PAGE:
At the height of World War II, scientists tested a theory that
low-frequency sound could travel long distances in the deep ocean. They
deployed a hydrophone from their research vessel, which was anchored off of Woods Hole, Massachusetts. Some 900 miles away, another ship lowered a four-pound
explosive to a specific depth below the ocean surface. Once detonated, the
explosion propelled pulses of sound that traveled the 900 hundred miles
from one ship to the other. That’s nearly the distance from Washington, DC,
to Des Moines, Iowa!
For the first time, researchers heard what they termed SOFAR, or a SOund Fixing And Ranging
transmission. As the scientists noted, “The end of the sound channel transmission was so sharp that it was impossible for the most unskilled observer to miss it.”
How does SOFAR work? Think of the ocean as consisting of various zones, or layers — sort of like oil and vinegar salad dressing before it’s shaken up — except
that ocean layers occur due to differences in salinity (salt content) and
temperature variations. Saltier and colder water lie beneath less salty, warmer water.
Because of SOFAR, sound emitted at a certain depth bounces between these
various layers and can travel for hundreds of miles. This up-and-down
bending of low-frequency soundwaves allows soundwaves to travel great
distances without the signal losing significant energy. By placing
hydrophones at the axis of the sound channel, researchers can record sounds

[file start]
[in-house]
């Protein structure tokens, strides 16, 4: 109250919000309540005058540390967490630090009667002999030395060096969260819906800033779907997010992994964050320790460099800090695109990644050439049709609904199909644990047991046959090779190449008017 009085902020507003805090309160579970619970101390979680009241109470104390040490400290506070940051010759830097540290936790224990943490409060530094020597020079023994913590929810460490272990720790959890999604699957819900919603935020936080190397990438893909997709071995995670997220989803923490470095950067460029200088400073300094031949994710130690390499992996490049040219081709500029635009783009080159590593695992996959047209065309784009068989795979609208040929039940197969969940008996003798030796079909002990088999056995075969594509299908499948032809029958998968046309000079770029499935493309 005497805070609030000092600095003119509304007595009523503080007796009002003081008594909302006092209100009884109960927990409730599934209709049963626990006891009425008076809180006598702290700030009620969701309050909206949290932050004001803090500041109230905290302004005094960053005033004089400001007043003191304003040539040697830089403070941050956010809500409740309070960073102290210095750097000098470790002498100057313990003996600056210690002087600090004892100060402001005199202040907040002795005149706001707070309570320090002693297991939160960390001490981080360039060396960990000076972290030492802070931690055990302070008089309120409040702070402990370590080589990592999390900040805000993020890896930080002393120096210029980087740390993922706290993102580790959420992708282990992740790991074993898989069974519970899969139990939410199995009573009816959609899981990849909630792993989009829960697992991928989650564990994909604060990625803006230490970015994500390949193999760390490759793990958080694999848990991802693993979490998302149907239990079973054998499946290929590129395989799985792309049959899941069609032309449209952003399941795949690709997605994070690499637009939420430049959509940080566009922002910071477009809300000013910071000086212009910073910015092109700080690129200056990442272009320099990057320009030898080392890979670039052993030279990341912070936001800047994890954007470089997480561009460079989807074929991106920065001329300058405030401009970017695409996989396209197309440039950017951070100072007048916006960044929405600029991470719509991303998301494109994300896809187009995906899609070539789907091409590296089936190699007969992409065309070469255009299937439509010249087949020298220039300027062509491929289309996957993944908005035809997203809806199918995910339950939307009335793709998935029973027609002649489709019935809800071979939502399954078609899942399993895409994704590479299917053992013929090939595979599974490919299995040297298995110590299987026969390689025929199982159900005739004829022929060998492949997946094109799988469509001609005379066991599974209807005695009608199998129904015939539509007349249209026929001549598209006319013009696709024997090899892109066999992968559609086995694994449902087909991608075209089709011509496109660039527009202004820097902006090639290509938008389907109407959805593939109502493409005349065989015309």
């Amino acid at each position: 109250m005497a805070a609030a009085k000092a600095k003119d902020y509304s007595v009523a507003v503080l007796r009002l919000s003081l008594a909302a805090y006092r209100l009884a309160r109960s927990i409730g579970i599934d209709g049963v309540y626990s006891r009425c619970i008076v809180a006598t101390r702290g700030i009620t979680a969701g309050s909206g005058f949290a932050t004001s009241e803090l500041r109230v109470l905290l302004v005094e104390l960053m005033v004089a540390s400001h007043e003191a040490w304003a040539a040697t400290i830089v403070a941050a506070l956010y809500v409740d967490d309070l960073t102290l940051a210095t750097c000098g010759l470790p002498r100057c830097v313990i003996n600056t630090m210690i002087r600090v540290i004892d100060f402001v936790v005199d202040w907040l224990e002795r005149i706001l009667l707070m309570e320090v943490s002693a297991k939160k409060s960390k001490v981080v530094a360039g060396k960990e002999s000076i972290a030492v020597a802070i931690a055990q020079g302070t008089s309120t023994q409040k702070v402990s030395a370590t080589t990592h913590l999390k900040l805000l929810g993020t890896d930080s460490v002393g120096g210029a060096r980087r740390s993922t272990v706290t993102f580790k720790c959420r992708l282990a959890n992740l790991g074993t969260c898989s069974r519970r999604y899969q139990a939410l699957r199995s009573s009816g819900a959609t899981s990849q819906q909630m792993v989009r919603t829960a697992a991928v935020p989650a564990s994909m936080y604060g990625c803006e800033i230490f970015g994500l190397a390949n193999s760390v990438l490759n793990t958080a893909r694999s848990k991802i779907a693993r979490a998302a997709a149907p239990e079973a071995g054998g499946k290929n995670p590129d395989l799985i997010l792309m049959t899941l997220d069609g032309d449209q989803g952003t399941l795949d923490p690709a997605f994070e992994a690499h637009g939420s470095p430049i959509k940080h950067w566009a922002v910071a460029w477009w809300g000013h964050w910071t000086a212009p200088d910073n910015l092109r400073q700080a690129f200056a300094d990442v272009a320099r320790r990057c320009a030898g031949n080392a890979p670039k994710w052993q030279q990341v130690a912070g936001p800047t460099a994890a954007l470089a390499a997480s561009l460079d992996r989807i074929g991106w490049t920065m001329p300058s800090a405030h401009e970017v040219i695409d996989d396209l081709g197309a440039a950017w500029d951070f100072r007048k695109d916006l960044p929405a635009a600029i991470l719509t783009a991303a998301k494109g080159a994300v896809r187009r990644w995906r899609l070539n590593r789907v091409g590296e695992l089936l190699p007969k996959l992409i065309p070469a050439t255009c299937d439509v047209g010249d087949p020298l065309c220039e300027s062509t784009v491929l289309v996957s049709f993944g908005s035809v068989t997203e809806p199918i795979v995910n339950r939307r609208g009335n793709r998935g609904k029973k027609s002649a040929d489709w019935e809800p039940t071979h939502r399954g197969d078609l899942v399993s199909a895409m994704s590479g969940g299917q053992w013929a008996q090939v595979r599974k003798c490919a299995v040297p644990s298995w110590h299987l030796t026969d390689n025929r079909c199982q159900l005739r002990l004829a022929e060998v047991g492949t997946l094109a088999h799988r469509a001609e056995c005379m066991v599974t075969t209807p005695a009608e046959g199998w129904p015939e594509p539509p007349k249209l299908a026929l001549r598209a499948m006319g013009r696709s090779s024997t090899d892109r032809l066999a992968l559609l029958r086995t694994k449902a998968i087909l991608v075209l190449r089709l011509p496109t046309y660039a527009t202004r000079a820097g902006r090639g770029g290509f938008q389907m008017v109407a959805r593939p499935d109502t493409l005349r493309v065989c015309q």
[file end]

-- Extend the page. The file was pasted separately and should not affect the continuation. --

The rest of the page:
such as whale calls, earthquakes, and manmade noise occurring vast
distances from the hydrophones. In some instances, low-frequency sounds can
be heard across entire ocean basins.
What is SOFAR?
This infographic illustrates how SOFAR works. It shows a ship with a deployed underwater hydrophone receiving the sounds of distant whales, thanks to the effects of the SOFAR channel.
SOFAR, or Sound Fixing and Ranging Channel, is a naturally-occurring ocean “channel” that allows sound to carry great distances.
Did you know?
Whales tuned into the SOFAR channel long before scientists. As whales migrate, they rely on SOFAR to communicate over distances of hundreds and even thousands of miles. Ship traffic and other human activities result in a noisier ocean, though—and studies show that louder noise levels interfere with whale communication. This “cocktail party effect” impedes many marine animals that depend on sound for their most basic needs, including food, communication, protection, reproduction, and navigation.